As many mothers, I’ve struggled with the dinner battle (and sometimes lunch….) with Piper for a long time now – it’s been the source of much personal frustration over the past two years and I’m excited to share more tips on how to feed your babies and kids a healthy diet with expert advice from Michelle Davenport, Ph.D., R.D. and Co-Founder of Raised Real.
After I wrote about how I don’t trust store-bought baby food, I received emails from busy, anxious parents confused about what they should be feeding their kids. I feel for these busy parents because I am that parent. Just because I have a PhD in Nutrition doesn’t mean I can churn out food all day long. There are some days when I’ve driven myself nuts just thinking of all the things I was or wasn’t feeding Sophie.
To preserve my sanity (and keep my mom guilt in check), I’ve adopted these five simple rules. As long as I’ve checked off each one by the end of the day, I can feel pretty darn great about what I’ve fed my baby. I hope this is helpful in finding your own way of feeding your kids well.
Real food, no matter what. An apple isn’t the same as apple puree, and an orange isn’t the same as orange juice. Real food doesn’t come prepared in a package. It wasn’t cooked in a factory or processed to extend shelf life. Michael Pollan said it best when he said, “If it comes from a plant, eat it. If it was made in a plant, don’t.”
Quick is not only okay, but sometimes best. Don’t feel bad because it was easy. Not every meal has to look like it came from Bon Appetit. Sometimes the quickest meals can also be the most nourishing, like smashed avocado sprinkled with chia and flax meal, or steamed carrots with fresh thyme and a dollop of yogurt. I love shortcuts like flash frozen produce, which not only can have more nutrition than fresh produce, but also cut back on cooking and prep time.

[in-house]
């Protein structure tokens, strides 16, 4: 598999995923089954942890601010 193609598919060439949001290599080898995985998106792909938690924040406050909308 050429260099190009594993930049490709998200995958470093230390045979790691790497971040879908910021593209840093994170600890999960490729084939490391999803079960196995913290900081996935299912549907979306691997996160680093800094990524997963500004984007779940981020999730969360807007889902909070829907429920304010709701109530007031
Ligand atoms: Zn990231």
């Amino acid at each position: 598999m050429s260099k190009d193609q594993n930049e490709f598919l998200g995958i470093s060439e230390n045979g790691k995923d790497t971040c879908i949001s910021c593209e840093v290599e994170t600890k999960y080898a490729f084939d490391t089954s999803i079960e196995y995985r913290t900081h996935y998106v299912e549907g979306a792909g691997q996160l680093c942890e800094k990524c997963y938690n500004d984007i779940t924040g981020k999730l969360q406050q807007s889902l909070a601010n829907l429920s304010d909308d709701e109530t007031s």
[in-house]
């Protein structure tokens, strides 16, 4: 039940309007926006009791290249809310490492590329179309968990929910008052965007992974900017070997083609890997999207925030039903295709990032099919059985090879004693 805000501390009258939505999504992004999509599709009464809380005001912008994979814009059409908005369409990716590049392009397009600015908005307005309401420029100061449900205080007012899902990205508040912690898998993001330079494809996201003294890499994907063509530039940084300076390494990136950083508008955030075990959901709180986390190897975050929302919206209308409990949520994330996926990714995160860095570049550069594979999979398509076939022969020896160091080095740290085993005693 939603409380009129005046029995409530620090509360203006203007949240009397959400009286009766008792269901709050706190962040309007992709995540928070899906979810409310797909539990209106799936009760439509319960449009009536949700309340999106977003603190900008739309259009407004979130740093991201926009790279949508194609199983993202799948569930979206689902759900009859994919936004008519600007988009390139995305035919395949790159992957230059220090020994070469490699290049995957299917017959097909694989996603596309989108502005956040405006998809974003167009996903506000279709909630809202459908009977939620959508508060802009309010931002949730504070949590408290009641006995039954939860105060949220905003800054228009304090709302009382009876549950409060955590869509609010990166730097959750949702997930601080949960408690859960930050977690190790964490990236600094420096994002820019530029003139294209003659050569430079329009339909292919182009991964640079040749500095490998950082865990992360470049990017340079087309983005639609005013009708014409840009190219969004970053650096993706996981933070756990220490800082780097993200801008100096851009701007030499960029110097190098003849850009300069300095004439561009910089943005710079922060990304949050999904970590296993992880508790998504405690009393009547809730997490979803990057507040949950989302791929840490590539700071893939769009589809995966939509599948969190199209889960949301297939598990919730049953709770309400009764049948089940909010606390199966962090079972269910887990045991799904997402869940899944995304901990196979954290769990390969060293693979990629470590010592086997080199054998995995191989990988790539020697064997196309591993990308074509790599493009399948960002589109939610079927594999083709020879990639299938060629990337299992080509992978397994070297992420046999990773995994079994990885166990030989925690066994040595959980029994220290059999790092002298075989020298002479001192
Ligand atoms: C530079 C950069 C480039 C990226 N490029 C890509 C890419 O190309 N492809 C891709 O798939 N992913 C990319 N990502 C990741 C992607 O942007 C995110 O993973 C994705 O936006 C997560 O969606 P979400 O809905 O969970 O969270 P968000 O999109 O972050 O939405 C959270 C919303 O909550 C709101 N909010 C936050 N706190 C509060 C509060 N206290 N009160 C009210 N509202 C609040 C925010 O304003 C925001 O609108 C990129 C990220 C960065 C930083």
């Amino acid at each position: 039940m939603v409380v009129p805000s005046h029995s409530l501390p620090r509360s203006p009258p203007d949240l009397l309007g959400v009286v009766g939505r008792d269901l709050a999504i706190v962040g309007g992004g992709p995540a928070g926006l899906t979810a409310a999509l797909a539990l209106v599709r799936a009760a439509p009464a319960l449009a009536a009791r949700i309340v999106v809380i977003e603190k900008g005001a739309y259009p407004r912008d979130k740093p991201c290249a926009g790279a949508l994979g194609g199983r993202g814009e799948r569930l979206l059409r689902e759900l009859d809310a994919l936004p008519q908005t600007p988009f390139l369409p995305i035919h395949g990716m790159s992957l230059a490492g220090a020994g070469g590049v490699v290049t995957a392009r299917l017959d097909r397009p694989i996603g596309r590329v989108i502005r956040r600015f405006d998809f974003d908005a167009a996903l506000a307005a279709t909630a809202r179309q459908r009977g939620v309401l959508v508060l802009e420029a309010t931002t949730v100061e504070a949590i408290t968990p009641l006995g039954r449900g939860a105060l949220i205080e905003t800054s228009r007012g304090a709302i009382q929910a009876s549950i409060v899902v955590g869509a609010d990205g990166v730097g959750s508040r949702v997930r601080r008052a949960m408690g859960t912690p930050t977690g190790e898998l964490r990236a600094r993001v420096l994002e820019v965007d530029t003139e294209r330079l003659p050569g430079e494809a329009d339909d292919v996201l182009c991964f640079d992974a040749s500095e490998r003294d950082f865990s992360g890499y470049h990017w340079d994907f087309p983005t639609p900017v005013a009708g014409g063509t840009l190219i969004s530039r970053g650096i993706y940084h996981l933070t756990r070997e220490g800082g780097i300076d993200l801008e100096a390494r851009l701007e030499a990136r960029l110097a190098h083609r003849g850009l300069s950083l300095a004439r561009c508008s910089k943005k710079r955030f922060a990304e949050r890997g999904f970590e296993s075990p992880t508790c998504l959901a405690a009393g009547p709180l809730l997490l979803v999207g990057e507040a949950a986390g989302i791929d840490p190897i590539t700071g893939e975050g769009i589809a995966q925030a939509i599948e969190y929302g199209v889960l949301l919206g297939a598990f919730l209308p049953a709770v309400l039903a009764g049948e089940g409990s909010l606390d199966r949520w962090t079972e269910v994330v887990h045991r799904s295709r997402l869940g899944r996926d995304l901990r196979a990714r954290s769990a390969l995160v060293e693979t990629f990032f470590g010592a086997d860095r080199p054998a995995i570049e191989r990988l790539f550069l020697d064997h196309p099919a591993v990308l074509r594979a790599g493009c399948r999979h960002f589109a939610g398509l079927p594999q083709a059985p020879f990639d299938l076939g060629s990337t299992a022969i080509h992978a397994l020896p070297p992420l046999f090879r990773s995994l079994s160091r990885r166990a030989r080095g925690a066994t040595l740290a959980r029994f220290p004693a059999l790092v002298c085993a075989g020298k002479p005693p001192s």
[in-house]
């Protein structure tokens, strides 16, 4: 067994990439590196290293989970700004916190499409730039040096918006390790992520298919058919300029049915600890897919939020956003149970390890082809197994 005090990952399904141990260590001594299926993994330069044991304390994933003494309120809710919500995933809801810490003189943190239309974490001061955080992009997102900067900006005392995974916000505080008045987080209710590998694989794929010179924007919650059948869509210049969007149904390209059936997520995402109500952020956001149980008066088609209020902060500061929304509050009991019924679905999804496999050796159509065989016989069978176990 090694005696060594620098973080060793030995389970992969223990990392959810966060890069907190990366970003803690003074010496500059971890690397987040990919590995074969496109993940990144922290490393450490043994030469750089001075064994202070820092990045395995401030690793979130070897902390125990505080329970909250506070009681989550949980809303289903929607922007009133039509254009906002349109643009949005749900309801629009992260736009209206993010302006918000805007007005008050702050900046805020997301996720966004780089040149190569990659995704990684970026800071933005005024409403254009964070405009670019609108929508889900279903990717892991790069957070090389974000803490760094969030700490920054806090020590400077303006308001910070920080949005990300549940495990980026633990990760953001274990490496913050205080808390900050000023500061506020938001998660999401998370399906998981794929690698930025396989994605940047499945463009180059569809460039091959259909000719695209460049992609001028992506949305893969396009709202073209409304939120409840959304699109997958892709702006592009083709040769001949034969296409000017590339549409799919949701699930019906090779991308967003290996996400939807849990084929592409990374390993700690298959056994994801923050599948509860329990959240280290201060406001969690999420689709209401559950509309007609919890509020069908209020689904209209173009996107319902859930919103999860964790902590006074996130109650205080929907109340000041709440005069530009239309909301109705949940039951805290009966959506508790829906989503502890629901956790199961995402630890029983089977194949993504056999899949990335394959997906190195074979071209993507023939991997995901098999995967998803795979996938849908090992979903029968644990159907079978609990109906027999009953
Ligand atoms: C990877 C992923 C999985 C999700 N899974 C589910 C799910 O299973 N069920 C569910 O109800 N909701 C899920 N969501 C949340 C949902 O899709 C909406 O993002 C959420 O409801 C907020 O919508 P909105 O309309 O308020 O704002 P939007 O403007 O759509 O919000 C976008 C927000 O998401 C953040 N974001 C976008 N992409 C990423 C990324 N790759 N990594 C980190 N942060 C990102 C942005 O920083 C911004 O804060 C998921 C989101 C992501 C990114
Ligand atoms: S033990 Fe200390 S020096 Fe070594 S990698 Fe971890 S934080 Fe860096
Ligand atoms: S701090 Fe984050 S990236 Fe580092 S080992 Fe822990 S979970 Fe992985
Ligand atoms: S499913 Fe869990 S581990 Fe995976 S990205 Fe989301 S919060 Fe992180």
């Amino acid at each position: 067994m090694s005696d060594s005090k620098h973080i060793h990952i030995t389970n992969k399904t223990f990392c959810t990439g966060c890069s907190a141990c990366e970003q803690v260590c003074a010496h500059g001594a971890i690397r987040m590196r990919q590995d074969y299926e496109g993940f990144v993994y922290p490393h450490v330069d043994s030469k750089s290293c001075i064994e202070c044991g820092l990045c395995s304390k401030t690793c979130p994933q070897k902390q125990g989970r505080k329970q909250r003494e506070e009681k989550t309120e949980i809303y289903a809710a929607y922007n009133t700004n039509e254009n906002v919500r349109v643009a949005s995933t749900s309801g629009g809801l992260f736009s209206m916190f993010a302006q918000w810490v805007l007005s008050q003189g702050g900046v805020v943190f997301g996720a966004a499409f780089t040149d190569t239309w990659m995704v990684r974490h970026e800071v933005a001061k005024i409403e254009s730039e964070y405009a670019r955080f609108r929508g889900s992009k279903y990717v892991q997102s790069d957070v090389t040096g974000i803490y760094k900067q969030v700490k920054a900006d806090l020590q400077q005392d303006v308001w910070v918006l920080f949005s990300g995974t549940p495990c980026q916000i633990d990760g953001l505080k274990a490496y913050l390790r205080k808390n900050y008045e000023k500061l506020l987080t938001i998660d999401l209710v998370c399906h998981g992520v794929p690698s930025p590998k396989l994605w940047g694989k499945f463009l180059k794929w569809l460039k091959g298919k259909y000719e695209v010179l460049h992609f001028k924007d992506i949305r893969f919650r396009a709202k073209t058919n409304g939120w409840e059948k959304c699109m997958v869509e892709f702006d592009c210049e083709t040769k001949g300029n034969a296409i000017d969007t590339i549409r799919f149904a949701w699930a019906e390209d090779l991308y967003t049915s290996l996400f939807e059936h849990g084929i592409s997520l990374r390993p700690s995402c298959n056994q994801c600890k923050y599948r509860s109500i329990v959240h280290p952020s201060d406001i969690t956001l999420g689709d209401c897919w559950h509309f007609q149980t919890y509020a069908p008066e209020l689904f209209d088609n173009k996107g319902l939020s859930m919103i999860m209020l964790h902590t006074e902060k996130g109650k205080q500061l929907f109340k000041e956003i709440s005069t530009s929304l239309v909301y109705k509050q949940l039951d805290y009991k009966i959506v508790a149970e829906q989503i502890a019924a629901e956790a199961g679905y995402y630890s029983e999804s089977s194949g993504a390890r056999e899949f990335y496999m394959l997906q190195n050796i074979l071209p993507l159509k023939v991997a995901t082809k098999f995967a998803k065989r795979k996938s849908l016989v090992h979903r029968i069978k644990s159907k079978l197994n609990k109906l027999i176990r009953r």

Protein, twice a day. Babies actually need a lot less protein than most people think, about 11 grams a day for babies 13 grams a day for toddlers. A baby serving of a protein-rich food like an egg or a quarter cup of beans is about 5 grams of protein. As long as you’re offering your child a protein-rich item twice a day, you’ve likely met their protein needs.
Mix in good fat. Babies need three times as much fat as protein, so I try to include some healthy fat with every meal. A drizzle of olive, coconut or avocado oil, or straight up avocado usually gets the job done. Bonus points if you’re serving up oily fish like salmon or mackerel.
One bite is okay. This rule is what keeps me sane. I want to hug this rule. Sometimes I’ll spend a whole hour prepping what I think will be the perfect meal for Sophie, only to find 99% of it in her hair or on the floor. And before I completely lose my mind, I think back to all the research that says it’s okay to for kids to just have one bite, because from this they’ve tried a new food and learned not to overeat. Thank you, research.
My company, Raised Real, helps parents make homemade baby food, and is based on these nutrition fundamentals and more. Whether or not you’re using a service, you can keep your kid healthy and cut yourself a break by keeping nutrition simple.